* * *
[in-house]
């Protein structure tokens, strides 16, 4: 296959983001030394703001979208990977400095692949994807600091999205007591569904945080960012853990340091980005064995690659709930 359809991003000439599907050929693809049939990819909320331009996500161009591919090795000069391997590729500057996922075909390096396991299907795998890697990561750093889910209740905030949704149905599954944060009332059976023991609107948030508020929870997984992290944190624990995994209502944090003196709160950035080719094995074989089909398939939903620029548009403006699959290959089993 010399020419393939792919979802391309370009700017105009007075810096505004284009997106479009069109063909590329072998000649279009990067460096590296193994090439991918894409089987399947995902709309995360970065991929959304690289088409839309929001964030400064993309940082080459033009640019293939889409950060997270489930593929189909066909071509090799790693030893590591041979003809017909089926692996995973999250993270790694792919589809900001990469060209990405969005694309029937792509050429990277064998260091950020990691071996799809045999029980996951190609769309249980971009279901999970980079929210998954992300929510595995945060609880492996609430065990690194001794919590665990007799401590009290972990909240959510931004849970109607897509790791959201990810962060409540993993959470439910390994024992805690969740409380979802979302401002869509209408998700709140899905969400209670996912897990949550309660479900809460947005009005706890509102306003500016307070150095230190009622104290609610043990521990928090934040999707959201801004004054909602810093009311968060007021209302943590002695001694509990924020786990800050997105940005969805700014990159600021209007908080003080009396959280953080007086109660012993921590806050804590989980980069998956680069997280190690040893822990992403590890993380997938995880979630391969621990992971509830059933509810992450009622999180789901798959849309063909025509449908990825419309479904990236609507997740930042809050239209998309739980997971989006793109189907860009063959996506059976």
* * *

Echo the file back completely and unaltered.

[in-house]
């Protein structure tokens, strides 16, 4: 296959983001030394703001979208990977400095692949994807600091999205007591569904945080960012853990340091980005064995690659709930 359809991003000439599907050929693809049939990819909320331009996500161009591919090795000069391997590729500057996922075909390096396991299907795998890697990561750093889910209740905030949704149905599954944060009332059976023991609107948030508020929870997984992290944190624990995994209502944090003196709160950035080719094995074989089909398939939903620029548009403006699959290959089993 010399020419393939792919979802391309370009700017105009007075810096505004284009997106479009069109063909590329072998000649279009990067460096590296193994090439991918894409089987399947995902709309995360970065991929959304690289088409839309929001964030400064993309940082080459033009640019293939889409950060997270489930593929189909066909071509090799790693030893590591041979003809017909089926692996995973999250993270790694792919589809900001990469060209990405969005694309029937792509050429990277064998260091950020990691071996799809045999029980996951190609769309249980971009279901999970980079929210998954992300929510595995945060609880492996609430065990690194001794919590665990007799401590009290972990909240959510931004849970109607897509790791959201990810962060409540993993959470439910390994024992805690969740409380979802979302401002869509209408998700709140899905969400209670996912897990949550309660479900809460947005009005706890509102306003500016307070150095230190009622104290609610043990521990928090934040999707959201801004004054909602810093009311968060007021209302943590002695001694509990924020786990800050997105940005969805700014990159600021209007908080003080009396959280953080007086109660012993921590806050804590989980980069998956680069997280190690040893822990992403590890993380997938995880979630391969621990992971509830059933509810992450009622999180789901798959849309063909025509449908990825419309479904990236609507997740930042809050239209998309739980997971989006793109189907860009063959996506059976």